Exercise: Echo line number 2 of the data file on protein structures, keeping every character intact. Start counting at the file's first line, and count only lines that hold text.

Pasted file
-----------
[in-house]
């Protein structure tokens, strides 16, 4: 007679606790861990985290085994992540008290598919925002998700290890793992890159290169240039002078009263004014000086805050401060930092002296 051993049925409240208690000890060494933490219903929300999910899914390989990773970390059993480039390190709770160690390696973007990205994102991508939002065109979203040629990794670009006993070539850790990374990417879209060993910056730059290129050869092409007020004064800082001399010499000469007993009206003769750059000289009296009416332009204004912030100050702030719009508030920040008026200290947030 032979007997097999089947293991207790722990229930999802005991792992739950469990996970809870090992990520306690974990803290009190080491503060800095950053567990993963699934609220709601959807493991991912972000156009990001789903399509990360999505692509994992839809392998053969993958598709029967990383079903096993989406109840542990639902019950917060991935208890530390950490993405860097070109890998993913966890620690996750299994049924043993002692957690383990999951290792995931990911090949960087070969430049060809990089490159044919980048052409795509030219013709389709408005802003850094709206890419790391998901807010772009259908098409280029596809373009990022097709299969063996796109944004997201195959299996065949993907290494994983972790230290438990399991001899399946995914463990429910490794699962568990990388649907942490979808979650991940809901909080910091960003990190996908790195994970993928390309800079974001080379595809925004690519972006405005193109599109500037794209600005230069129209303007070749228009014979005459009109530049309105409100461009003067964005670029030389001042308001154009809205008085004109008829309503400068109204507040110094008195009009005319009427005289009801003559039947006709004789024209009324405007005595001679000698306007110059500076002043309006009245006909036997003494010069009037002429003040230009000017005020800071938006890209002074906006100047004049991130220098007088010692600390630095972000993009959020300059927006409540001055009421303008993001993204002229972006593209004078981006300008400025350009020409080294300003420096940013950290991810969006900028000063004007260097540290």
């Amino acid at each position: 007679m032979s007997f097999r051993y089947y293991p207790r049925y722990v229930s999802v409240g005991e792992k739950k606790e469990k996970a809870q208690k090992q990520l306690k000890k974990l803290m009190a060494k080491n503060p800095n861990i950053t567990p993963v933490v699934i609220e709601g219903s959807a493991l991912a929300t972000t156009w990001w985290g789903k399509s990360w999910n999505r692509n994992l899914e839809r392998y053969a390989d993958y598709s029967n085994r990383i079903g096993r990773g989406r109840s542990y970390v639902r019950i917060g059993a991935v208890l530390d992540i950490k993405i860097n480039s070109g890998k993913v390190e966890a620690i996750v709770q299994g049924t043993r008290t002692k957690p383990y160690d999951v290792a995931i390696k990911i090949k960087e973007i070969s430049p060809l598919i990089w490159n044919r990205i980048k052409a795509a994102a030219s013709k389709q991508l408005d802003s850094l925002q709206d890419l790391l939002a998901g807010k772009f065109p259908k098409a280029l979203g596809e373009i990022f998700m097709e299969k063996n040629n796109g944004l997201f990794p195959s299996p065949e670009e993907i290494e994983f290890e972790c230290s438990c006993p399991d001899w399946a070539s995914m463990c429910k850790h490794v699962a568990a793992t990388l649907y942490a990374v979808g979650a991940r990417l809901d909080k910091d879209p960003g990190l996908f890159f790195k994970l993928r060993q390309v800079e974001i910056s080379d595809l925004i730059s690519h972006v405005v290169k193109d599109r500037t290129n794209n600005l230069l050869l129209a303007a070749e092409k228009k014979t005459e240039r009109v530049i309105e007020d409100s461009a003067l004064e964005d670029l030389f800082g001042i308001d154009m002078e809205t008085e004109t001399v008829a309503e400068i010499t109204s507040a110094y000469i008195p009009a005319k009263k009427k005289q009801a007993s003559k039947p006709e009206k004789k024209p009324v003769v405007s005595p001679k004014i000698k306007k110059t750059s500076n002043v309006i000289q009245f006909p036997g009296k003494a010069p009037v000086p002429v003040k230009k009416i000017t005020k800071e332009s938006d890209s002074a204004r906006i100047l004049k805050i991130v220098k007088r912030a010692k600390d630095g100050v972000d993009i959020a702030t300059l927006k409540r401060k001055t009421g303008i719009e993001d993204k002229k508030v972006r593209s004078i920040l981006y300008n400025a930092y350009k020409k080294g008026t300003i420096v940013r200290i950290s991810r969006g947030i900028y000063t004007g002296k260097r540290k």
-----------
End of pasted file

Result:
């Protein structure tokens, strides 16, 4: 007679606790861990985290085994992540008290598919925002998700290890793992890159290169240039002078009263004014000086805050401060930092002296 051993049925409240208690000890060494933490219903929300999910899914390989990773970390059993480039390190709770160690390696973007990205994102991508939002065109979203040629990794670009006993070539850790990374990417879209060993910056730059290129050869092409007020004064800082001399010499000469007993009206003769750059000289009296009416332009204004912030100050702030719009508030920040008026200290947030 032979007997097999089947293991207790722990229930999802005991792992739950469990996970809870090992990520306690974990803290009190080491503060800095950053567990993963699934609220709601959807493991991912972000156009990001789903399509990360999505692509994992839809392998053969993958598709029967990383079903096993989406109840542990639902019950917060991935208890530390950490993405860097070109890998993913966890620690996750299994049924043993002692957690383990999951290792995931990911090949960087070969430049060809990089490159044919980048052409795509030219013709389709408005802003850094709206890419790391998901807010772009259908098409280029596809373009990022097709299969063996796109944004997201195959299996065949993907290494994983972790230290438990399991001899399946995914463990429910490794699962568990990388649907942490979808979650991940809901909080910091960003990190996908790195994970993928390309800079974001080379595809925004690519972006405005193109599109500037794209600005230069129209303007070749228009014979005459009109530049309105409100461009003067964005670029030389001042308001154009809205008085004109008829309503400068109204507040110094008195009009005319009427005289009801003559039947006709004789024209009324405007005595001679000698306007110059500076002043309006009245006909036997003494010069009037002429003040230009000017005020800071938006890209002074906006100047004049991130220098007088010692600390630095972000993009959020300059927006409540001055009421303008993001993204002229972006593209004078981006300008400025350009020409080294300003420096940013950290991810969006900028000063004007260097540290």